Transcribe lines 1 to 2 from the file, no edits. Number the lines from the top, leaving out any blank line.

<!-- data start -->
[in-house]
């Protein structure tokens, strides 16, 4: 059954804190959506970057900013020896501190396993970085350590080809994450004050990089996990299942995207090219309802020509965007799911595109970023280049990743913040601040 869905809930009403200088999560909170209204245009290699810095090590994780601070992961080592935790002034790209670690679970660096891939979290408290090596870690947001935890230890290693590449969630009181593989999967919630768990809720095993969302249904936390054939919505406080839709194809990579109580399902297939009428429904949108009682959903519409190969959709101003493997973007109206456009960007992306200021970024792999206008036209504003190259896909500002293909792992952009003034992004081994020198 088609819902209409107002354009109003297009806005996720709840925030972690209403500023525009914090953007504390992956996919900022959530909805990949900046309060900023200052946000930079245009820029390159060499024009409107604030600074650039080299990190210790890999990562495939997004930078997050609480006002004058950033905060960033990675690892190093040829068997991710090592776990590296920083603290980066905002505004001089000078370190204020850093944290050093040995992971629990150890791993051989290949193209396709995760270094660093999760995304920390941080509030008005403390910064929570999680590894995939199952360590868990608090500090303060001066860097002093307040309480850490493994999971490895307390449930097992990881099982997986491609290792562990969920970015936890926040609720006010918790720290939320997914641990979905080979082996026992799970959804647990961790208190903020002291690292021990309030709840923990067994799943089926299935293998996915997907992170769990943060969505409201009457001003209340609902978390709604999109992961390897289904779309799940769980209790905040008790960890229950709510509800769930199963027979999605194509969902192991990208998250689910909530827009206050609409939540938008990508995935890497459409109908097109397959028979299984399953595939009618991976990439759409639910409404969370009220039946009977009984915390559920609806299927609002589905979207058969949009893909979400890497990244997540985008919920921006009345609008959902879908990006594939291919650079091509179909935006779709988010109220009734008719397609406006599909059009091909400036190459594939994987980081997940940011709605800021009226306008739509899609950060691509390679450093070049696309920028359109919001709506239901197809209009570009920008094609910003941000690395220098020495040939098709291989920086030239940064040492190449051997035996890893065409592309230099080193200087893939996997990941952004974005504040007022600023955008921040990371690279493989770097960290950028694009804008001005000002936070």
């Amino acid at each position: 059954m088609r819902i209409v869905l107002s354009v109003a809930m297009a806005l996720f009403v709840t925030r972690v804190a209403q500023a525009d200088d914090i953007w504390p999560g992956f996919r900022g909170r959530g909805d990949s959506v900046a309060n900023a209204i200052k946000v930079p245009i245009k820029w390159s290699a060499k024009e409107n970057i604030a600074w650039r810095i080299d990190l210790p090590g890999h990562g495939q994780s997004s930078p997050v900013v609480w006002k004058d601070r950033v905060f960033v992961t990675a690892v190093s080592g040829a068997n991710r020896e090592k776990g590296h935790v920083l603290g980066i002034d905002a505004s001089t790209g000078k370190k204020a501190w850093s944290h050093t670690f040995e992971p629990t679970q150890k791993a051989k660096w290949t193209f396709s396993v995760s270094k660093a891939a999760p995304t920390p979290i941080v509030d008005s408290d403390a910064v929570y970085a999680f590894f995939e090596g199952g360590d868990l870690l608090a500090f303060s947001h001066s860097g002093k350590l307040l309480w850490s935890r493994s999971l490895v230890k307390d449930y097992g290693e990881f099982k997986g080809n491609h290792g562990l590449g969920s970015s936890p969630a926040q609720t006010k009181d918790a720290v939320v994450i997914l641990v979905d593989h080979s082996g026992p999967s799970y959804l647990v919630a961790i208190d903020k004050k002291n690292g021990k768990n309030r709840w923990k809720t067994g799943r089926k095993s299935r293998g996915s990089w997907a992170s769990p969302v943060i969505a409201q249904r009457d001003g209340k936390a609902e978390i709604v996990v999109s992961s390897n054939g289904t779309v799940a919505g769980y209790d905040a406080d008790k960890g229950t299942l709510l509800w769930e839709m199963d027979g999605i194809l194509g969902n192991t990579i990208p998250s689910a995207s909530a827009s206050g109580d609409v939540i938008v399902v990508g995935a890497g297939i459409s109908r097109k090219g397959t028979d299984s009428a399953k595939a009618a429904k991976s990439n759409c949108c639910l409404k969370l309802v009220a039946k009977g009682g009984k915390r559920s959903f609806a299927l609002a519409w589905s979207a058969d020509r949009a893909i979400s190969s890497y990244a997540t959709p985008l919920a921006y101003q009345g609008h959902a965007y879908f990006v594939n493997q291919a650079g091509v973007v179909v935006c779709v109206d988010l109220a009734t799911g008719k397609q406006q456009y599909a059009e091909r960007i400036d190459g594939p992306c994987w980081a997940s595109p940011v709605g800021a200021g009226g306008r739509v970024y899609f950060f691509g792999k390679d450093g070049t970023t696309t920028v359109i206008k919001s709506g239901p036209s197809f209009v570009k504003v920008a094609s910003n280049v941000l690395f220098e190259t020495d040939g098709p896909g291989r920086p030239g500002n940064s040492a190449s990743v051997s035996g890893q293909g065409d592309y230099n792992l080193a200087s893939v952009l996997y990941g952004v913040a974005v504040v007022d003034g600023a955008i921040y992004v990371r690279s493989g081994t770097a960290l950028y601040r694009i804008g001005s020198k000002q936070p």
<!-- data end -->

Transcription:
[in-house]
């Protein structure tokens, strides 16, 4: 059954804190959506970057900013020896501190396993970085350590080809994450004050990089996990299942995207090219309802020509965007799911595109970023280049990743913040601040 869905809930009403200088999560909170209204245009290699810095090590994780601070992961080592935790002034790209670690679970660096891939979290408290090596870690947001935890230890290693590449969630009181593989999967919630768990809720095993969302249904936390054939919505406080839709194809990579109580399902297939009428429904949108009682959903519409190969959709101003493997973007109206456009960007992306200021970024792999206008036209504003190259896909500002293909792992952009003034992004081994020198 088609819902209409107002354009109003297009806005996720709840925030972690209403500023525009914090953007504390992956996919900022959530909805990949900046309060900023200052946000930079245009820029390159060499024009409107604030600074650039080299990190210790890999990562495939997004930078997050609480006002004058950033905060960033990675690892190093040829068997991710090592776990590296920083603290980066905002505004001089000078370190204020850093944290050093040995992971629990150890791993051989290949193209396709995760270094660093999760995304920390941080509030008005403390910064929570999680590894995939199952360590868990608090500090303060001066860097002093307040309480850490493994999971490895307390449930097992990881099982997986491609290792562990969920970015936890926040609720006010918790720290939320997914641990979905080979082996026992799970959804647990961790208190903020002291690292021990309030709840923990067994799943089926299935293998996915997907992170769990943060969505409201009457001003209340609902978390709604999109992961390897289904779309799940769980209790905040008790960890229950709510509800769930199963027979999605194509969902192991990208998250689910909530827009206050609409939540938008990508995935890497459409109908097109397959028979299984399953595939009618991976990439759409639910409404969370009220039946009977009984915390559920609806299927609002589905979207058969949009893909979400890497990244997540985008919920921006009345609008959902879908990006594939291919650079091509179909935006779709988010109220009734008719397609406006599909059009091909400036190459594939994987980081997940940011709605800021009226306008739509899609950060691509390679450093070049696309920028359109919001709506239901197809209009570009920008094609910003941000690395220098020495040939098709291989920086030239940064040492190449051997035996890893065409592309230099080193200087893939996997990941952004974005504040007022600023955008921040990371690279493989770097960290950028694009804008001005000002936070």